Tabor College sophomore Natalie Ford (Fort Collins, Colo.) took fourth nationally in Human Resource Management in the National Collegiate DECA Conference. She also placed eighth in “presentation”. After being named a finalist on April 15, the final results were shared on Thursday, April 22.
Ford, who is now a two-time state champion, also received the following for her performance.
- Top performers on the exam and presentation in Individual Case Student Events received a silver-ribbon medallion.
- All finalists received a blue-ribbon medallion.
- The top 10 finalists all received an international finalist medallion.
“I was so excited to get the opportunity and I love to compete,” Ford added.
Tabor College began its DECA (formerly Distributive Education Clubs of America) chapter during interterm 2020 and Ford was one of its inaugural members. The organization’s mission is to “prepare emerging leaders and entrepreneurs in marketing, finance, hospitality and management through high schools and colleges around the globe.”
Ford, who is a social work major, chose Human Resource Management because of the human interaction that is connected to her career field.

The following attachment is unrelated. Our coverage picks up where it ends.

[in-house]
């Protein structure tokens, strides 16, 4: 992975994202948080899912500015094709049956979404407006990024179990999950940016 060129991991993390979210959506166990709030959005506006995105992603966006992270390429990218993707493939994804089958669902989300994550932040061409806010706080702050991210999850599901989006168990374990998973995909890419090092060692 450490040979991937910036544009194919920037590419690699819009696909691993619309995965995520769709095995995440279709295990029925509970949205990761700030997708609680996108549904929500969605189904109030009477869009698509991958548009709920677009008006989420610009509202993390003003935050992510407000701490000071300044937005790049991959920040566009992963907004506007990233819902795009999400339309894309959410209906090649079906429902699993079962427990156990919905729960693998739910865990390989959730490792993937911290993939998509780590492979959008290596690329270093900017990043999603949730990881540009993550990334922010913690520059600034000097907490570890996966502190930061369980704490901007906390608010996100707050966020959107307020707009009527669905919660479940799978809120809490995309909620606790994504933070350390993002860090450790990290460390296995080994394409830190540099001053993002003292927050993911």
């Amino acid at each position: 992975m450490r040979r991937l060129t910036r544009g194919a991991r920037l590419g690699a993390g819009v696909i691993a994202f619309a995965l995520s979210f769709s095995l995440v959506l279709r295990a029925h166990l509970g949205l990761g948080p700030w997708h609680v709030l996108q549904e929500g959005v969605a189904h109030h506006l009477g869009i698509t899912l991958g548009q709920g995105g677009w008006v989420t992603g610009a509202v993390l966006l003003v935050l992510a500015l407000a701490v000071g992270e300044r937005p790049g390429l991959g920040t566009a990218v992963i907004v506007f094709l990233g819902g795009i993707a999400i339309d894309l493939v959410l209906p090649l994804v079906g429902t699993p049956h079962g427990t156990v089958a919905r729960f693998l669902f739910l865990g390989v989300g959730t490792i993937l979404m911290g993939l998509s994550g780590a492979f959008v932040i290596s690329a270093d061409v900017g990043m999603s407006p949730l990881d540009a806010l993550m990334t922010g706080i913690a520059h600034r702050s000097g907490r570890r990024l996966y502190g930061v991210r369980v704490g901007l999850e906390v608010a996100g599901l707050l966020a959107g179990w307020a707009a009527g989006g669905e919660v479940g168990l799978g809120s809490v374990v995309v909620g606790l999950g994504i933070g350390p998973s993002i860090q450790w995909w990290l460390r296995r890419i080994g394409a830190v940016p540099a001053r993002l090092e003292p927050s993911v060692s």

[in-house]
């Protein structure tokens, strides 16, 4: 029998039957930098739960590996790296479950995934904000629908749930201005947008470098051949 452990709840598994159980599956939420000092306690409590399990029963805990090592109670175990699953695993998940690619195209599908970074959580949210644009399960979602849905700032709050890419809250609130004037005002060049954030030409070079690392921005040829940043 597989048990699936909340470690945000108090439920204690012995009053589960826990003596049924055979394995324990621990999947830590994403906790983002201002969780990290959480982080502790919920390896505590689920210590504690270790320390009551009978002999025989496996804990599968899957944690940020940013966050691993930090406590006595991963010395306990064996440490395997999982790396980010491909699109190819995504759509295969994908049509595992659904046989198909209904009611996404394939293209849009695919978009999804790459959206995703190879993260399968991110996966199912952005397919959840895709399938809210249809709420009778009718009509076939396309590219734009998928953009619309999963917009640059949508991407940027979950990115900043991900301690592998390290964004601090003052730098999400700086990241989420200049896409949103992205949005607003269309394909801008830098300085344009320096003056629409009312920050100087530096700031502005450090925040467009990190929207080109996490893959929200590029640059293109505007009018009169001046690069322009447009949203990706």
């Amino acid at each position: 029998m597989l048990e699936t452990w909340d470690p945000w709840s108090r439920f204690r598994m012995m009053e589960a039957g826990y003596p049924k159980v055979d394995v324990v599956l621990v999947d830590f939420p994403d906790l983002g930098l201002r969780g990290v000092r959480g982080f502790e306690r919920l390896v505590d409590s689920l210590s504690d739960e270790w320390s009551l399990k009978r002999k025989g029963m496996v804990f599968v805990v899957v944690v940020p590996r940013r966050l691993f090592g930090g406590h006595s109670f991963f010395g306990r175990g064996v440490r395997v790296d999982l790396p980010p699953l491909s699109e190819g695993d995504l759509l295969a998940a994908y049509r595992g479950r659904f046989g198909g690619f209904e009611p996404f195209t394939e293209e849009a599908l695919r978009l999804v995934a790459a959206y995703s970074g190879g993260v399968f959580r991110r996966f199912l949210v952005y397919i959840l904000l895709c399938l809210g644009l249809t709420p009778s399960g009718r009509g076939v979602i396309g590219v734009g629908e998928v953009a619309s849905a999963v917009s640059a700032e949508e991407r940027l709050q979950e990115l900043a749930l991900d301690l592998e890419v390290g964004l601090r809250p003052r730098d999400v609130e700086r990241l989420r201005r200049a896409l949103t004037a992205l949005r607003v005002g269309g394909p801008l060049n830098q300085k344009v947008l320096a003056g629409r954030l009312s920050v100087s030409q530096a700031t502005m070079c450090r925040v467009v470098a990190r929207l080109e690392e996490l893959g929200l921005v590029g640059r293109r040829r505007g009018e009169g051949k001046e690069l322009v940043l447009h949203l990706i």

The competition brought schools from across the country, allowing Ford to compete against students from Wisconsin, Utah State, Wisconsin-Whitewater, Kansas Wesleyan and Wyoming, among others.
“It’s definitely exciting and it was crazy seeing who I was competing against in our Opening Ceremonies,” Ford said. “There were students from Canada too and just a lot that came from business schools… it’s really cool to see that and be able to talk to them about what they’re doing with their career.”
Dr. Melinda Rangel, who is an associate professor of Business Managementat Tabor College, leads its chapter of DECA and is proud to see Ford become its first national finalist.
“Natalie has had exceptional success as a DECA member,” Rangel said. “I’m so proud of her accomplishments.”
Having not been a part of a DECA chapter before attending Tabor, Ford encouraged current and future students to explore new opportunities.
“Especially as a freshman and sophomore, try something new and get involved,” she said. “I have a lot of other things I’m involved in and I enjoy every one of them even though they aren’t in my major. Your life will be devoted to what you want to do, but here you have the opportunity to compete and participate and it looks good professionally too.”